If you go down to your bank today…
Not known for their shining reputation for providing good investment advice, the banks have taken another beating today after Bank of Scotland was fined £3.5m by the FSA.
The fine was for their mishandling of complaints about retail investment products, many of which were sold to elderly customers. They failed to treat their customers fairly.
In addition to the fine, the FSA has secured £17m in compensation for customers. Around £2.4m of this compensation has already been paid.
Between 30th July 2007 and 31st October 2008, the bank (operating under the Bank of Scotland and Halifax brands) received 2,592 complaints about their investment sales.
These included the Collective Investment Plan, Personal Investment Plan, Guaranteed Growth Bond, ISA Investor and Guaranteed Investment Plan.
The FSA ruled that the Bank of Scotland wrongly rejected a significant number of these complaints, with an internal review finding that 45% of a sample of complaints should have been upheld rather than rejected.
In addition to not investigating their complaints properly, it appears that BOS failed to consider the root causes of these complaints. It is a responsibility of senior management within authorised and regulated firms that they regularly review management information and act on it.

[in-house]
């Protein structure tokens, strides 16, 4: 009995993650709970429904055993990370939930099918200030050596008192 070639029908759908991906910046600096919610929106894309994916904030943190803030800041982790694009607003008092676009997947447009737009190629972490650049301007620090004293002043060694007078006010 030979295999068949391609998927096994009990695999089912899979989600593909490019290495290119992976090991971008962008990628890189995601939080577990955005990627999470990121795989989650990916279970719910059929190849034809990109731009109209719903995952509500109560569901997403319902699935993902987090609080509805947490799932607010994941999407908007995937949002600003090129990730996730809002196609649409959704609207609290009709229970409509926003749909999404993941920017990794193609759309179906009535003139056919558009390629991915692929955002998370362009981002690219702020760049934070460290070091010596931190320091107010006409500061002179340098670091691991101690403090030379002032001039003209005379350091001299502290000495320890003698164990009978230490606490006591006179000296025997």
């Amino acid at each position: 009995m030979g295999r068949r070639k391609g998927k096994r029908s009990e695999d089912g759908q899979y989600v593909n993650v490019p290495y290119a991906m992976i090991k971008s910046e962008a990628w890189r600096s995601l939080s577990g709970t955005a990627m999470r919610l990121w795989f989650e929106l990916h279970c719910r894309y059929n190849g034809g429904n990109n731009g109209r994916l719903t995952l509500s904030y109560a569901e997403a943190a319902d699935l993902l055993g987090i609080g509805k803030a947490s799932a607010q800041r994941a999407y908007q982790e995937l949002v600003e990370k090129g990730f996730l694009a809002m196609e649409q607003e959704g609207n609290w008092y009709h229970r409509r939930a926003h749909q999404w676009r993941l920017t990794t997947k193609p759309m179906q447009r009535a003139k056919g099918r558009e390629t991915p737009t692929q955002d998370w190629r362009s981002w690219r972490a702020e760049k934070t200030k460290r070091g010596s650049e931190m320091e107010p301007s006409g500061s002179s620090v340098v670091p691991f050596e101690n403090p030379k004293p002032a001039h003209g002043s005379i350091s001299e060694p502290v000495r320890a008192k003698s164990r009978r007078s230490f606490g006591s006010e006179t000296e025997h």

The Final Notice for Bank of Scotland explains that a root cause for the advice failings which led to so many complaints was weakness in their investment advice process, particularly their use of use of a risk profiling questionnaire.
When investment advisers use a risk profiling tool, it should form the basis for a discussion around investment risk and not be the sole factor in determining how much risk an investor is prepared to take with their money.
Attitude towards investment risk is only one factor in determining a suitable investment approach. It is also important to consider capacity for loss and the level of risk you need to take to reach your financial objectives.
If you go down to your bank today, it would be unreasonable to expect the gold standard of investment advice. Speak to an independent financial adviser instead and remove the risks associated with bank ‘advice’.
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